I like Starbucks.
I don’t love it the way some people do, but I can see why they make daily trips or spend their afternoons there. The big smiles and attention to detail make you feel special, like you’re the only one who orders a drink that way. It’s like being part of an exclusive club that has its own language and club houses all over the world.
Actually, I’m sitting in a Starbucks while I write this. This is the first time I have written from Starbucks, or any cafe for that matter. I thought it was important for accuracy and inspiration — wait, my London Fog is ready.
OK, I’m back.
Jamie, the barista, says “hi” (barista is Italian for “bartender”).
A London Fog is basically a latte, with an earl grey tea bag and a shot of vanilla syrup. Not every Starbucks makes this drink well, but they’re really good about taking drinks back if you don’t like them, so don’t be afraid to try something new or let them know they made a mistake.
If you’re looking for “London Fog” on the menu, it has been renamed to reduce confusion. You’ll find it labeled as “Earl Grey” under “Tea Lattes.” (more…)
I love coffee.
I started drinking it in college, like most people, for the caffeine boost. Over time, I got really attached to the flavor. I went through a coffee obsession phase, trying coffee from different parts of the world with different tastes and different roasting techniques.
They sip it, swirl it around in their mouth and then spit it out. It must meet their strict approval to make it to the stores. If you think I’m exaggerating, click here to get a taste on the Starbucks blog. They even talk about coffee that is aged 3 to 5 years before being roasted.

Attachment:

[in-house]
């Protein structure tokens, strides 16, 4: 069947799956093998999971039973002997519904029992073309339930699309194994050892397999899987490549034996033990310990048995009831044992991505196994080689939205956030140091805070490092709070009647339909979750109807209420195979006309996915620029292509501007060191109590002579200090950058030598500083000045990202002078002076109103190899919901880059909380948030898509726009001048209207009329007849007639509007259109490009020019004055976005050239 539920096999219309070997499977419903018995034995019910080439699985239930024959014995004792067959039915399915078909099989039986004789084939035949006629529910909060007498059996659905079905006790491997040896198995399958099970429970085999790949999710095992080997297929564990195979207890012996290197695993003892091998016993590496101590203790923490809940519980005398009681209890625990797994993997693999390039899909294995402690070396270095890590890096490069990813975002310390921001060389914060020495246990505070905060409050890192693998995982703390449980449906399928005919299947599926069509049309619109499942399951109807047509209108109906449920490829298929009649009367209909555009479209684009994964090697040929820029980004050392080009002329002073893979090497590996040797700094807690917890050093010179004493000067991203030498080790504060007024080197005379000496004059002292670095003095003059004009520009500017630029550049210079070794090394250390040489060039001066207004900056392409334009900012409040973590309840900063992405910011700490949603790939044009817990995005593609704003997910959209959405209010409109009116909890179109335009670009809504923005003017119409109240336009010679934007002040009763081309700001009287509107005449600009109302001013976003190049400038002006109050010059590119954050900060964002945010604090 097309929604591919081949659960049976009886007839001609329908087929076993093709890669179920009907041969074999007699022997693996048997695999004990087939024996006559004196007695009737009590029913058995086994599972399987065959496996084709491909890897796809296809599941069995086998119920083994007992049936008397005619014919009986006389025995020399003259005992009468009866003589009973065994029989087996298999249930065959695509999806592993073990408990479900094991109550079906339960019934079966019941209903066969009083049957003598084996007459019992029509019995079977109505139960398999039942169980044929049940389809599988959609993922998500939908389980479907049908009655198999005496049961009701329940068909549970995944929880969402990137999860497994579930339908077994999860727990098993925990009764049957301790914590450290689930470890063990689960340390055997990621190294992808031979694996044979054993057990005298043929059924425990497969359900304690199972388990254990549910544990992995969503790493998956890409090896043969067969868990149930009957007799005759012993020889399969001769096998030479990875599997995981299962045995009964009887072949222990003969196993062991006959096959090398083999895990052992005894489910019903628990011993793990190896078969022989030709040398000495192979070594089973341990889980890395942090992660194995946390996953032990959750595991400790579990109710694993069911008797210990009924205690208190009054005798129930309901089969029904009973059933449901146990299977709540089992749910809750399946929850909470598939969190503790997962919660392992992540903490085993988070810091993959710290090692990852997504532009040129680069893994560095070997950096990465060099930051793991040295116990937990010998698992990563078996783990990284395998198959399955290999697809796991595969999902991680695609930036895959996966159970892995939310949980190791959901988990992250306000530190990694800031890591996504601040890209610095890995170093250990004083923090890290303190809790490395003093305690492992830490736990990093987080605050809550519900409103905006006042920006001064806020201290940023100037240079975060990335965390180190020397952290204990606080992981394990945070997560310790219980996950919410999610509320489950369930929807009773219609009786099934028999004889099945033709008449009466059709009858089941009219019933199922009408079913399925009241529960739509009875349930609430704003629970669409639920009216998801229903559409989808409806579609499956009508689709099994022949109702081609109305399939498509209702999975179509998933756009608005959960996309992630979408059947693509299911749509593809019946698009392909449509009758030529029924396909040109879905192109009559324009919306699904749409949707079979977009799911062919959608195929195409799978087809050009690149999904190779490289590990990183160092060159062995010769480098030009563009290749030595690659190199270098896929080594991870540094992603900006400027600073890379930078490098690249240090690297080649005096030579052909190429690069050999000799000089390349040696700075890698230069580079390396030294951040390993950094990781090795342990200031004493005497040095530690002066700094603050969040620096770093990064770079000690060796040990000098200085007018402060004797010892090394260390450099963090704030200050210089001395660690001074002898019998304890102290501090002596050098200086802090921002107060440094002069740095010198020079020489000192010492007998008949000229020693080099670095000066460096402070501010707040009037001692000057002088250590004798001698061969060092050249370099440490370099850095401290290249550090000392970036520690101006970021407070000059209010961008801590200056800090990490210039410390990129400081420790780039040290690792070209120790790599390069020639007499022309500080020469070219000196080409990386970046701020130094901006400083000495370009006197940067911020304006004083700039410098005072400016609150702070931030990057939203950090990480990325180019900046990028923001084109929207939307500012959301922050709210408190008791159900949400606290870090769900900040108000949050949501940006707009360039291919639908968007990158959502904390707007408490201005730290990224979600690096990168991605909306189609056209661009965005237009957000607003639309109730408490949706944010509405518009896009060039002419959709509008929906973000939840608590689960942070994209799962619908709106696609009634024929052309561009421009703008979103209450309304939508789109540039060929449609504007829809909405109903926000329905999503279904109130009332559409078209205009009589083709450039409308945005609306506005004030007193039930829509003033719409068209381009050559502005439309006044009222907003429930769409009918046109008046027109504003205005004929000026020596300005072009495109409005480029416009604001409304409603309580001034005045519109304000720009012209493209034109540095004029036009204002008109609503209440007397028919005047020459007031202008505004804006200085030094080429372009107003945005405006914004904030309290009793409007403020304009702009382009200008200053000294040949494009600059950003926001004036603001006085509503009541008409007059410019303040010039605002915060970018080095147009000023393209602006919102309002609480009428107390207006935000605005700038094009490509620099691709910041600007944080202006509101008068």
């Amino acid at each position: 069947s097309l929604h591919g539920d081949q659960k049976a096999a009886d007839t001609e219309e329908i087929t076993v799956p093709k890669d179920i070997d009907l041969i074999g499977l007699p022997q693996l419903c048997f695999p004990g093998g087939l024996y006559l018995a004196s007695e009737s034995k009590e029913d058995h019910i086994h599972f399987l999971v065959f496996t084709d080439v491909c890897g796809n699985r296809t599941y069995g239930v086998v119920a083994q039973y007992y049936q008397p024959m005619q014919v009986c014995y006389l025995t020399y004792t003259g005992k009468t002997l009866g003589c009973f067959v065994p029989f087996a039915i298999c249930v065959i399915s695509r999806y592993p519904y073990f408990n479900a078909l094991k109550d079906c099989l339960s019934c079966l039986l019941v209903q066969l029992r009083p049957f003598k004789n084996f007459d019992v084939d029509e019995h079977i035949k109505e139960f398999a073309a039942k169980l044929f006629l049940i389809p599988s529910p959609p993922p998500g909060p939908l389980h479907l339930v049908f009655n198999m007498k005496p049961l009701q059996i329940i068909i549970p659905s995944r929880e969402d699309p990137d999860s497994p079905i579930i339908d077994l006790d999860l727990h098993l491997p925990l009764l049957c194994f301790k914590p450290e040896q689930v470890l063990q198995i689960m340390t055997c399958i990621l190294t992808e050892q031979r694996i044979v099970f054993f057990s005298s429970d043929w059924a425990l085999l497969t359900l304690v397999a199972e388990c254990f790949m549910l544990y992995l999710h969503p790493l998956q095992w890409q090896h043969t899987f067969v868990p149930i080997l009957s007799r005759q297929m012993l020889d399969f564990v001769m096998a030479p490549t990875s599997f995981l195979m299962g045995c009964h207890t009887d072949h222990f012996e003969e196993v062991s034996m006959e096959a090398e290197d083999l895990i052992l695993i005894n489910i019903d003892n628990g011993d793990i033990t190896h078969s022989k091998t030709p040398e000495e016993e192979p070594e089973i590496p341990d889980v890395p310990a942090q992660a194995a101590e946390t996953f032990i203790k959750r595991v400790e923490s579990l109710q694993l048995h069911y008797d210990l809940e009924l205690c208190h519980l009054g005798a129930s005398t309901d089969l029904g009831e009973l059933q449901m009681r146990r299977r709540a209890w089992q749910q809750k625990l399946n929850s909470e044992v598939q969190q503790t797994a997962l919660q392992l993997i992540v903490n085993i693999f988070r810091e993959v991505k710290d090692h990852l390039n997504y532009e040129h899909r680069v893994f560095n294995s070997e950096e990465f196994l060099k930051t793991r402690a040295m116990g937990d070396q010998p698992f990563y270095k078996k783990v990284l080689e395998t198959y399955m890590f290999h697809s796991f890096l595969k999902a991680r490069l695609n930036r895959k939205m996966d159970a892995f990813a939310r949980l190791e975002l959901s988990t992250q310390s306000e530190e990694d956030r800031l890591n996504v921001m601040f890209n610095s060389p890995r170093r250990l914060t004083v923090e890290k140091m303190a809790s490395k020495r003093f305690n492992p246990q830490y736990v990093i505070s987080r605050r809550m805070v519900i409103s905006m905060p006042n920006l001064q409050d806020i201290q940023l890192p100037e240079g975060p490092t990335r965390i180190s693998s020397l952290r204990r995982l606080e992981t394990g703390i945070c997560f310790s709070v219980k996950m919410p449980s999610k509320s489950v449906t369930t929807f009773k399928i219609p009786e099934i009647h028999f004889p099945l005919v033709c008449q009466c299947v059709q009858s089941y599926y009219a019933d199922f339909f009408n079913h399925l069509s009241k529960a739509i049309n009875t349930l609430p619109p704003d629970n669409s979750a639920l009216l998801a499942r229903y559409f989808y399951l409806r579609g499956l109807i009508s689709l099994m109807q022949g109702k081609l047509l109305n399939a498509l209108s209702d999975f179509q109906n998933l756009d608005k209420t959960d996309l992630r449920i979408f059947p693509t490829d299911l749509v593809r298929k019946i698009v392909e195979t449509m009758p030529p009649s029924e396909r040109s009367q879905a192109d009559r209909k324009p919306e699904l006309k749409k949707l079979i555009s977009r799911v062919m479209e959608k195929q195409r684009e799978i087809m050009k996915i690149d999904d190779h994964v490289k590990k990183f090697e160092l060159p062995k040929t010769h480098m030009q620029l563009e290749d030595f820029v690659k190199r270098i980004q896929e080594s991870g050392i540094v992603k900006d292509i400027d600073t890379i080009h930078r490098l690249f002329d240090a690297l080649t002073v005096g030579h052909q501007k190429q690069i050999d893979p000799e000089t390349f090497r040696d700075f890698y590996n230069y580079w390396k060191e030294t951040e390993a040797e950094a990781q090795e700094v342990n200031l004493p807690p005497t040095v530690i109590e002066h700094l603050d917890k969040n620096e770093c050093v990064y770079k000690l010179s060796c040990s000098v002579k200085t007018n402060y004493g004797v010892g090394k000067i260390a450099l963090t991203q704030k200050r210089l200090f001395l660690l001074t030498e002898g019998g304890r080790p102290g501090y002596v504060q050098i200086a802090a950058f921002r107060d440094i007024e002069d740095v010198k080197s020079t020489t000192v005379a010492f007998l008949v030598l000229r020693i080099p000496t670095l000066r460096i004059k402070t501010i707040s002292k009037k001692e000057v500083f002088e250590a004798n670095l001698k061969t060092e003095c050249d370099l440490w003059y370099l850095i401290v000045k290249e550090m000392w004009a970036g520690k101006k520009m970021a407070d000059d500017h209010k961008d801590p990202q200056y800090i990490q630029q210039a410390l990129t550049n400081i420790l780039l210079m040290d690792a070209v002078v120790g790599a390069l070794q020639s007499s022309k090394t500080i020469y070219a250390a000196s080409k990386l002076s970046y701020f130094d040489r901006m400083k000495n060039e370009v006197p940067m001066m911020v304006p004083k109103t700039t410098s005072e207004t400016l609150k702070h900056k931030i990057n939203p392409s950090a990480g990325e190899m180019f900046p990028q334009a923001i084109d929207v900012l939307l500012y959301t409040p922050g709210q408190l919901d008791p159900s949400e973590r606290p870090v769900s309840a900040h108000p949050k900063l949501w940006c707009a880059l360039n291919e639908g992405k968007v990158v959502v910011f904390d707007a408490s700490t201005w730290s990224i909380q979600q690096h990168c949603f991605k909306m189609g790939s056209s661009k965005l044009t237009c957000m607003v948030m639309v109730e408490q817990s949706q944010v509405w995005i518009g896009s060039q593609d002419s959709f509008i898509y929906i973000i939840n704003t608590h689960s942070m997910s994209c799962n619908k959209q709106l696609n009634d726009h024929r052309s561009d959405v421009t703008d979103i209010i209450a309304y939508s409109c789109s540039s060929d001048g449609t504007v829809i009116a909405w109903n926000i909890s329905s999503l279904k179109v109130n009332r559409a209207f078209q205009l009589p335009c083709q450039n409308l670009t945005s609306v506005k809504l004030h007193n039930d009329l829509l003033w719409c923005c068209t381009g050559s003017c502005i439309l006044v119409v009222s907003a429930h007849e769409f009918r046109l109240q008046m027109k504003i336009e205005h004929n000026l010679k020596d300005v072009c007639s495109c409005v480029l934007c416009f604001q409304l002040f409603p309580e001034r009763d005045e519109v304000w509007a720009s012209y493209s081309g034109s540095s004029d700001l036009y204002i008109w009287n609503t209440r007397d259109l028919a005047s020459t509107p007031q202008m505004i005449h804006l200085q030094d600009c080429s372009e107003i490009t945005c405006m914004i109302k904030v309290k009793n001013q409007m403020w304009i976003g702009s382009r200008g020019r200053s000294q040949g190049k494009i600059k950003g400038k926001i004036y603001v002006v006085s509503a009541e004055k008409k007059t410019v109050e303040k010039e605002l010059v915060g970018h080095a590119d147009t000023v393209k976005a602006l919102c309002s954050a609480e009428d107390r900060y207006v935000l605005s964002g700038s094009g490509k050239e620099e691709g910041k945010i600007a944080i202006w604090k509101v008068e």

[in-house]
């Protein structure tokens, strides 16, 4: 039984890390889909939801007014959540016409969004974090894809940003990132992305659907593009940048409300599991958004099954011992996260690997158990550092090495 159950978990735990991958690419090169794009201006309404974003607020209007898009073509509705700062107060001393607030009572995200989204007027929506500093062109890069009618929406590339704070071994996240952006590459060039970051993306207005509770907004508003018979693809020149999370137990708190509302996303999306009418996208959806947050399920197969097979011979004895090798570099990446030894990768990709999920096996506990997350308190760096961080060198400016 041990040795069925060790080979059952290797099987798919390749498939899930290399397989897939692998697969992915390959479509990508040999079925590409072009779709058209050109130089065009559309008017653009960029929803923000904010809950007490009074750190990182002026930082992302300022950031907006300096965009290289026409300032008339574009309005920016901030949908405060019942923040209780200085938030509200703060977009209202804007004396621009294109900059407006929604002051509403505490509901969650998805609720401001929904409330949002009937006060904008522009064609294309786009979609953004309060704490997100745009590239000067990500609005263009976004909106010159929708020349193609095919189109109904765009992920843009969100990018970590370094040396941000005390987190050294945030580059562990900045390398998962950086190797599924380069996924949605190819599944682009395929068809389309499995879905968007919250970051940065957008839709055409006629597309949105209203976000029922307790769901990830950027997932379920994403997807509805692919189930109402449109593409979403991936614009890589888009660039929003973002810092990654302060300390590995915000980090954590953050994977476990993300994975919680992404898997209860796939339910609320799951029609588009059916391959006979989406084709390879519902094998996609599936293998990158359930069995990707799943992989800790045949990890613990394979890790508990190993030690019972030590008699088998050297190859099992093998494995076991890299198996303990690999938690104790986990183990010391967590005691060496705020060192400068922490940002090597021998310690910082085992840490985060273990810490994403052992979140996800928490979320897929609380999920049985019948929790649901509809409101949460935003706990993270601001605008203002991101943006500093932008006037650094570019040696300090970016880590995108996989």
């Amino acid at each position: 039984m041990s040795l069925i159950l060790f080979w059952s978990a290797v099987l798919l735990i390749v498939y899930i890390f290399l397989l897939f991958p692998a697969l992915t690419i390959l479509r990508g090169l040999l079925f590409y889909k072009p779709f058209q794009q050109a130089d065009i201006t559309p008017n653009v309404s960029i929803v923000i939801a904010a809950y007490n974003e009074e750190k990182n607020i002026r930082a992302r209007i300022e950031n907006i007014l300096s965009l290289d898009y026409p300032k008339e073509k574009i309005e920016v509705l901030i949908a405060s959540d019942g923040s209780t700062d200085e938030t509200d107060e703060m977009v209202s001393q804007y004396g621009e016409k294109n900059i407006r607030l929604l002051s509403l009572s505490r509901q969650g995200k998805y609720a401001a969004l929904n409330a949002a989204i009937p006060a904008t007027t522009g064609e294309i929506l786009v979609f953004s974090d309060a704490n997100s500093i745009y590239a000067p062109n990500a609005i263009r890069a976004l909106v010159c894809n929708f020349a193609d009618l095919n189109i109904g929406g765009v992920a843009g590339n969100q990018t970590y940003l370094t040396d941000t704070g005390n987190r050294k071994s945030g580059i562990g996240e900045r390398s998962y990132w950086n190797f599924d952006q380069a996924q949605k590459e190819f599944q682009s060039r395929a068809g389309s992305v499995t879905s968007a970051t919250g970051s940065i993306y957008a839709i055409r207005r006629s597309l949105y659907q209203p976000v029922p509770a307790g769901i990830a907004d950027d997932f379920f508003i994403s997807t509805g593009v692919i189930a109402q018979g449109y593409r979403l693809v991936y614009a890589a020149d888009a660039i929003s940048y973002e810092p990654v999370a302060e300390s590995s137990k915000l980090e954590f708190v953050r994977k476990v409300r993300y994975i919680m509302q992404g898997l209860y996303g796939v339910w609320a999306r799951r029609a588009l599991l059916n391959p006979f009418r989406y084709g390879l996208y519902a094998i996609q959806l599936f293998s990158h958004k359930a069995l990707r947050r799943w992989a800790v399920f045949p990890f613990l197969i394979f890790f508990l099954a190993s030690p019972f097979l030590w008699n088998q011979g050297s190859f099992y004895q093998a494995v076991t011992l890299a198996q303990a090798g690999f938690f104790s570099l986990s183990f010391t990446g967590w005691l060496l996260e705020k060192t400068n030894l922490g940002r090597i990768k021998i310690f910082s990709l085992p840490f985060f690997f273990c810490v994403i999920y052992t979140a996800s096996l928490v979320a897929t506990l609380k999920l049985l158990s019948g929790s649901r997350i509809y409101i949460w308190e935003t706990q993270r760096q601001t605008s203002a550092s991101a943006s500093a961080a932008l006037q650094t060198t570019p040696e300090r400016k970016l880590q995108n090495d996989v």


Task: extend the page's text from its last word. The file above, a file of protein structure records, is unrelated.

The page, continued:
Aging coffee probably reminds you of something else, wine. It turns out the coffee industry is a lot like the wine industry. Experts taste coffee the way connoisseurs taste and rate wine. They also share a similar vocabulary for describing flavor notes, hints of: caramel, chocolate, nuts…etc. Wine is classified by it’s region and grape (species). Coffee is also classified by region and species.
Historians believe that coffee plants were first cultivated in Ethiopia, around the year 850. In the next 50 years, coffee seeds were taken to the Arab world. The Arabians saw a future in coffee trade and guarded the seeds closely, but a few seeds were smuggled to the Dutch. Early in the 17th century, seeds made their way to Indonesia, being planted in Sumatra, Bali and the island of Java.
Java is one of the earliest coffee plantations and still an exporter of coffee today. Calling coffee, “java” is similar to referring to wine by it’s region, such as “I’ll have a glass of Champagne.”
On a related note, check out another coffee related secret: How to Properly Pour a Cup of Coffee.
Written By: Chad Upton
BrokenSecrets.com [Available on Kindle]
Coffee shops use this little secret to pour your coffee quickly. If everyone did this, fewer trees would become stir-sticks. Watch the 15 second video for a demo.
For those who can’t watch videos, add your cream and/or sugar first, then add the coffee to mix the contents without a stir-stick.